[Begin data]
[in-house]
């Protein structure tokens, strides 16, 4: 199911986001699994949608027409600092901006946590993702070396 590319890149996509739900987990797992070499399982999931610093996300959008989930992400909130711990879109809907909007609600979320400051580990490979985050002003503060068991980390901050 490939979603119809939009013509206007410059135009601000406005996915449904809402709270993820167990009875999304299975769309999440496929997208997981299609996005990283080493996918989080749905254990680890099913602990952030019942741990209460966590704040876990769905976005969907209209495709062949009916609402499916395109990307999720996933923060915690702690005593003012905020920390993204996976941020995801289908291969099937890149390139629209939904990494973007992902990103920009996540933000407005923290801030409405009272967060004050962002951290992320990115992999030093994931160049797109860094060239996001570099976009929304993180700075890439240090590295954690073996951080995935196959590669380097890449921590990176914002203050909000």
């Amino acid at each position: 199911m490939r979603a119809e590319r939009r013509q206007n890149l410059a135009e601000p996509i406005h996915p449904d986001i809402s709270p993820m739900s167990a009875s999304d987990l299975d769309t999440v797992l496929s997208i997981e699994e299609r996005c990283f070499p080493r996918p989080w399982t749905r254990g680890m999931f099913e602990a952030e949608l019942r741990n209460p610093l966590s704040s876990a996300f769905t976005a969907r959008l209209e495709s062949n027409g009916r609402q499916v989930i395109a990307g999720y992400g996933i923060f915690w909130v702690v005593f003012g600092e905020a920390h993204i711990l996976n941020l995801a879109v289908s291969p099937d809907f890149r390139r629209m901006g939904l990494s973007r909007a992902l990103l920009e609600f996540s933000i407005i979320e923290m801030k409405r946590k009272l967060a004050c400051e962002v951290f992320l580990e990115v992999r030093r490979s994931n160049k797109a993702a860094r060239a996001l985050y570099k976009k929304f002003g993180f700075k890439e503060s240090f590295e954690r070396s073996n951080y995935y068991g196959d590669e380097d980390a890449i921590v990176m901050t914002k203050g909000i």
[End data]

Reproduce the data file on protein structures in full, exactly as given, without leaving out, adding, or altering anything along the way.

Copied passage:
[in-house]
């Protein structure tokens, strides 16, 4: 199911986001699994949608027409600092901006946590993702070396 590319890149996509739900987990797992070499399982999931610093996300959008989930992400909130711990879109809907909007609600979320400051580990490979985050002003503060068991980390901050 490939979603119809939009013509206007410059135009601000406005996915449904809402709270993820167990009875999304299975769309999440496929997208997981299609996005990283080493996918989080749905254990680890099913602990952030019942741990209460966590704040876990769905976005969907209209495709062949009916609402499916395109990307999720996933923060915690702690005593003012905020920390993204996976941020995801289908291969099937890149390139629209939904990494973007992902990103920009996540933000407005923290801030409405009272967060004050962002951290992320990115992999030093994931160049797109860094060239996001570099976009929304993180700075890439240090590295954690073996951080995935196959590669380097890449921590990176914002203050909000």
């Amino acid at each position: 199911m490939r979603a119809e590319r939009r013509q206007n890149l410059a135009e601000p996509i406005h996915p449904d986001i809402s709270p993820m739900s167990a009875s999304d987990l299975d769309t999440v797992l496929s997208i997981e699994e299609r996005c990283f070499p080493r996918p989080w399982t749905r254990g680890m999931f099913e602990a952030e949608l019942r741990n209460p610093l966590s704040s876990a996300f769905t976005a969907r959008l209209e495709s062949n027409g009916r609402q499916v989930i395109a990307g999720y992400g996933i923060f915690w909130v702690v005593f003012g600092e905020a920390h993204i711990l996976n941020l995801a879109v289908s291969p099937d809907f890149r390139r629209m901006g939904l990494s973007r909007a992902l990103l920009e609600f996540s933000i407005i979320e923290m801030k409405r946590k009272l967060a004050c400051e962002v951290f992320l580990e990115v992999r030093r490979s994931n160049k797109a993702a860094r060239a996001l985050y570099k976009k929304f002003g993180f700075k890439e503060s240090f590295e954690r070396s073996n951080y995935y068991g196959d590669e380097d980390a890449i921590v990176m901050t914002k203050g909000i």